There was a tough column in The New York Times yesterday on how the feds’ are going after the minnows and avoiding the sharks over the financial crisis.

That the piece comes from Andrew Ross Sorkin, who’s about as inside as they come on Wall Street (for better or for worse), I think is significant.

First, Sorkin punctures Attorney General Eric Holder’s touting of “Operation Broken Trust,” which Holder says is “sending a strong message” and which has brought 343 criminal cases and 189 civil ones. Wow, huh?

Well, not really. Sorkin shows why, and beautifully (emphasis mine):

It all sounded quite important, and the program’s slogan is pretty catchy. But after you get past the pandering sound bites, a question comes to mind: is anyone in the corner offices of Wall Street’s biggest firms or corporate America’s biggest companies paying any attention to Mr. Holder’s “strong message”?

Of course not. (I actually called some chief executives after Mr. Holder’s news conference, and not one had heard of Operation Broken Trust.)

That’s because in the two years since the peak of the financial crisis, the government has not brought one criminal case against a big-time corporate official of any sort.

Instead, inexplicably, prosecutors are busy chasing small-timers: penny-stock frauds, a husband-and-wife team charged in an insider trading case and mini-Ponzi schemes.

Well put.

And then there’s this (emphasis mine):

But fraud at big corporations surely dwarfs by orders of magnitude the shareholders’ losses of $8 billion that Mr. Holder highlighted. If the government spent half the time trying to ferret out fraud at major companies that it does tracking pump-and-dump schemes, we might have been able to stop the financial crisis, or at least we’d have a fighting chance at stopping the next one.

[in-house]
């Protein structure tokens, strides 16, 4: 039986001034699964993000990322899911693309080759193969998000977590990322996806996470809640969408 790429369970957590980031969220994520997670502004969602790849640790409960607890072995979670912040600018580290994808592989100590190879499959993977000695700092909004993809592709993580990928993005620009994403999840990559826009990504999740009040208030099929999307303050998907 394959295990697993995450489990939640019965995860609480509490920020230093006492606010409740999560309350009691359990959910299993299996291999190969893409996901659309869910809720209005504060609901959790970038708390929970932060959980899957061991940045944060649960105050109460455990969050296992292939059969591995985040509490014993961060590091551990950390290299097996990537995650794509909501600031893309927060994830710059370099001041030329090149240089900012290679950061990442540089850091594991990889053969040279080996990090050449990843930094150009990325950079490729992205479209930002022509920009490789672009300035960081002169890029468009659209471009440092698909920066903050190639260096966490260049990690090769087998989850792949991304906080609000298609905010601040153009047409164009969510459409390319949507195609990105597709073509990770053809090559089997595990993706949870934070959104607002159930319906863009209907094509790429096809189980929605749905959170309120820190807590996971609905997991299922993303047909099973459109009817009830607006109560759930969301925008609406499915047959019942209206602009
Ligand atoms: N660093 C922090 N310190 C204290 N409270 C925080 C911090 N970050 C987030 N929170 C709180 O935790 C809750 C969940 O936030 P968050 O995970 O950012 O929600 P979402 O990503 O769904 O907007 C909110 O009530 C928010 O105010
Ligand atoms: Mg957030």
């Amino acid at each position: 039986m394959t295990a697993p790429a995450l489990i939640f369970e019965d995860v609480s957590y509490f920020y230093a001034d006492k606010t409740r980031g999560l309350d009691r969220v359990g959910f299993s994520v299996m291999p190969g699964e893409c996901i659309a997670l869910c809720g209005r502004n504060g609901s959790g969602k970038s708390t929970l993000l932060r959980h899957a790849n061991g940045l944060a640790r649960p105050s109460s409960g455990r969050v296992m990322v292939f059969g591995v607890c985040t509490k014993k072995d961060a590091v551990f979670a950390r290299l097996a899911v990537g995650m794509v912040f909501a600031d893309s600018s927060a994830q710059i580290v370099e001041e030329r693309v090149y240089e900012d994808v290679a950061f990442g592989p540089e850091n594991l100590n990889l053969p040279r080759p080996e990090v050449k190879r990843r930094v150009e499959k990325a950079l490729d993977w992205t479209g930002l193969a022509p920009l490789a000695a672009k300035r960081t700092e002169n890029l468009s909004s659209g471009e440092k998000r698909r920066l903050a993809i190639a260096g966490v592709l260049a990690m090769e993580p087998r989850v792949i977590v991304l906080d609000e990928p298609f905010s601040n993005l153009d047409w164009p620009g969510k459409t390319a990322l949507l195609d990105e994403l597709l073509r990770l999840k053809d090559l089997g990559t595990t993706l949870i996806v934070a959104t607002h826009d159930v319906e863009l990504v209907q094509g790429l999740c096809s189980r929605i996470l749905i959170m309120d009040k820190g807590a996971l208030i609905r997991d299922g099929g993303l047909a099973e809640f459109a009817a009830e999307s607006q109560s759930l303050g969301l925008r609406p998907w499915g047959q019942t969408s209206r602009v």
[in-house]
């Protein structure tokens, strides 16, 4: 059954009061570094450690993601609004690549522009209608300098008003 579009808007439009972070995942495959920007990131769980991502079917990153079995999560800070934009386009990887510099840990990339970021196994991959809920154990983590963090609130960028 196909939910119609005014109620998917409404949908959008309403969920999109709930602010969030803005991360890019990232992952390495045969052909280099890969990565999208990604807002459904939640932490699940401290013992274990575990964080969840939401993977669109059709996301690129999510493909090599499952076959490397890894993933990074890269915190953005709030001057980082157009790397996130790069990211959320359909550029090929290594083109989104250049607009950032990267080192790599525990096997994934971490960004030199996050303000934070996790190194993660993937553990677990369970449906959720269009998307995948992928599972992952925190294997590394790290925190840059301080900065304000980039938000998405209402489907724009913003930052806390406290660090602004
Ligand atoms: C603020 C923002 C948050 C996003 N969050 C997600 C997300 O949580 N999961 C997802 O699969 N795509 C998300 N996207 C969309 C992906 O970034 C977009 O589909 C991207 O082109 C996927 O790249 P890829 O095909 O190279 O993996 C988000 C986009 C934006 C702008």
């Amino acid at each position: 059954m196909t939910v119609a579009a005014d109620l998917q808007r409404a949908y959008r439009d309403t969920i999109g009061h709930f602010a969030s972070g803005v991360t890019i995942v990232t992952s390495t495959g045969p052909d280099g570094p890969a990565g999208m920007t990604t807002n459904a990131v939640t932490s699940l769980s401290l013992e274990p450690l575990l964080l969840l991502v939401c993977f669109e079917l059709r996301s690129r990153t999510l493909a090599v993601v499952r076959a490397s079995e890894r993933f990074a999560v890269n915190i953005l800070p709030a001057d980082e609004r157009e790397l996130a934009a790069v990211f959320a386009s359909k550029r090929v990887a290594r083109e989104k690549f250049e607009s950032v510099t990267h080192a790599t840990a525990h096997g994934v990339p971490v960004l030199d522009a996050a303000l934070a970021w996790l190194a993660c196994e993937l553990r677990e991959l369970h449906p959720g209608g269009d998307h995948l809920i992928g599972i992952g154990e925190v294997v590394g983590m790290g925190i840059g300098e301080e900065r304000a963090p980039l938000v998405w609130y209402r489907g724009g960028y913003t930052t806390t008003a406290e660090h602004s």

Rabble-rouser! Sorkin is saying that fraud at major companies caused the financial crisis. He’ll get no quibble from us on that.

But which major companies? Bankrupt subprime biggies, funders, and enablers like New Century, Ameriquest, Lehman Brothers, and AIG? Woulda-been failures like Bear Stearns, Countrywide, Merrill Lynch or Washington Mutual? Bailout boys: Goldman Sachs, JPMorgan Chase, Morgan Stanley, Citigroup, Bank of America, Wells Fargo? Foreign banks Deutsche Bank, UBS, Credit Suisse? Ratings agencies Moody’s and Standard & Poor’s?

If fraud is now on the table as a factor causing the crisis, as it should be, it would be helpful to know which of these brand-name companies contributed to it.

And even if names are not named, it would be helpful for him to talk generally about which type of fraud he means. Was it the street-level predatory lending by the likes of the Countrywides and Ameriquests? The look-the-other-way financing and encouragement by Wall Street of the street-level predatory lending? Was it the screw-you CDO sales by Goldman and Deutsche Bank? Was it the SIV accounting at Citigroup and Bank of America that hid massive risk from shareholders? What about the ratings for sale business at the ratings agencies? Repo 105 and bogus marks at Lehman? Snooker-the-rubes crooks at JPMorgan Chase?
Etc. etc.

Still, until now, I haven’t gotten the impression from Sorkin’s columns that he thought fraud was a major cause of the crisis. That he now says it was, and explicitly, is significant.

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Ryan Chittum is a former Wall Street Journal reporter, and deputy editor of The Audit, CJR's business section. If you see notable business journalism, give him a heads-up at rc2538@columbia.edu. Follow him on Twitter at @ryanchittum.